Laws that Interfere with Prepping

Are some prepping activities illegal? Or could they become illegal in the not-too-distant future? A few introductory remarks are needed here. I’m not an attorney and this is not legal advice. It is nothing other than a discussion of possibilities and of news stories on what may or may not be illegal, according to those news sources. I’m also not suggesting a fear-and-loathing attitude toward government authority. The question at hand is simply this, might some prudent and reasonable emergency preparations be illegal, or become illegal? The answer is a qualified: “Yes”.

The first example that I ran across in researching different types of preparations for disaster is the collection of rainwater. It is illegal in some states. More specifically, some states regulate the collection of rainwater in such a way that many homeowners would be unable to qualify for its legal collection. I can’t get into all of the specifics of the law, because I am not a lawyer and because laws vary from place to place, and change from time to time. But take a look at this document from the State of Colorado concerning the 2009 change to their restrictions on rainwater collection: Colorado Legislative Council Staff ISSUE BRIEF. Basically, some homeowners can now legally harvest rainwater (whereas before they could not), but quite a few others still cannot legally do so.

In my opinion, it seems unreasonable to restrict the collection and use of rainwater that falls on your own property. One of the main concerns in prepping for disasters is water. It is a basic human necessity, and therefore a basic human right. Also, from a practical point of view, if you don’t have a well, and town or city water fails for some reason, you cannot survive for long without water. What then? Laws are slow to change in response to the needs of the people. Some might say that you break the law and take your chances. I don’t necessarily agree with that point of view. But you can only store so much water, and it is a basic necessity of life. It would be ideal to have plenty of land and your own well (and own septic system). But the ideal is not the norm.

On the question of bartering, I could not find any sources opining that bartering is generally illegal. There was a story recently in the news about a man in Alaska who was cited for illegal bartering, but this was because the bartering of game meat was specifically prohibited, not bartering in general. I think the main concern about bartering is that some bartering transactions might be subject to taxation. If bartering ever becomes a major part of the U.S. economy, the States might push for a broadening of laws and their enforcement on bartering. Taxation and regulation might make bartering much less useful.

I suppose that the biggest issue with prepping and its legality concerns firearms. Know your local firearms laws: Federal, State, and in some cases counties and cities can have a vast array of laws pertaining to guns and ammo. I’m currently reading through a book that covers Federal and Florida State laws on guns: Florida Firearms, Law, Use & Ownership, by Jon Gutmacher. It is scary how many laws exist on guns, and how complex their interpretation and application can be. In some cases, the lawyer-author of that book states that the interpretation of certain firearms laws is in a state of flux, so much so that you can’t be entirely sure if certain actions are legal or illegal. Tread carefully and make sure you are well-informed.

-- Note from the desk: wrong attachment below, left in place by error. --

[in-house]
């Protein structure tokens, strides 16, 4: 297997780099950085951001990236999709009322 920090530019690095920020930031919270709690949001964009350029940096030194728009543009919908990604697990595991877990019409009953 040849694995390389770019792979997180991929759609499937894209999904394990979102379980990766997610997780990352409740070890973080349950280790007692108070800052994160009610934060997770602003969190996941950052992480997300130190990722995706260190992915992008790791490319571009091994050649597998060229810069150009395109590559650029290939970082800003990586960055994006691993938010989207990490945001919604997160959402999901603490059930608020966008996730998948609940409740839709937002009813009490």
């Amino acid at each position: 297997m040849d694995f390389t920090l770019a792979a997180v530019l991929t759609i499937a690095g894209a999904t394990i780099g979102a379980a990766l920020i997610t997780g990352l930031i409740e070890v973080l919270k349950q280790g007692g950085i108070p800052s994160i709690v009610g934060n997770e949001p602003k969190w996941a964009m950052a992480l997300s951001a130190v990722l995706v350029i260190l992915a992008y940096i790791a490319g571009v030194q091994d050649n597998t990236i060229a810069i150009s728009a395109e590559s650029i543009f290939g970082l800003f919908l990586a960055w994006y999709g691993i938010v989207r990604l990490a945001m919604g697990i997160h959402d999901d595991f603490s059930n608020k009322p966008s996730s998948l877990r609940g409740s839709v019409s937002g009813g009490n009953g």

Another area of concern is zoning laws, town ordinances, and homeowners’ associations. Any of these might interfere with your prudent and reasonable use of your own property. For examples, I’ve seen multiple stories in the news, from time to time, about homeowners being cited for having a garden on their own land. Here’s a case of a man who was told his front yard tomato growing was legal, then the town changed their minds and decided it was illegal. I recall another case in the news of a front yard garden that was said to violate a town ordinance on unsightly use of property.

But a more common problem is zoning. If you have a garden, especially in the backyard, you might be OK — although homeowners’ associations can be particularly persnickety. But if you attempt to grow all your own food, your use of the land may be deemed a farm, and be subject to zoning regulations. Are you zoned for agriculture? Can you have chickens or other food-producing animals without proper zoning, permits, and even perhaps some record-keeping? The laws are not designed with self-sufficiency in mind.

Florida recently passed a law banning local restrictions on clotheslines. Homeowners associations and towns (as far as I understand this point of law) can’t keep you from using your own property to dry clothing outdoors. See this article: clothesline bans void in 19 States. There ought to be similar laws banning restrictions on growing food, collecting rainwater, bartering, etc. I suggest a homeowners bill of rights that would be like a castle doctrine for self-sufficiency. You should be able to use your property to obtain basic necessities of life.

– Thoreau

5 Responses to Laws that Interfere with Prepping

  1. When I read articles like this it reminds me of how lucky I am to be moving to AZ, even if it does have its problems… (mainly water).

  2. Yes AZ has its share of problems, but as long as you stay out of Baja AZ (Tucson) you are more free then in most other states. I love it here.

  3. You know, they’re only doing this for your own good, you know… to keep you safe… from yourself!

  4. Matt in Oklahoma

    OPSEC and live in the heartland away from liberal drama and stay out of HMOs

  5. Matt in Oklahoma

    That shoulda read HMA instea dof HMO for Home Owner Associations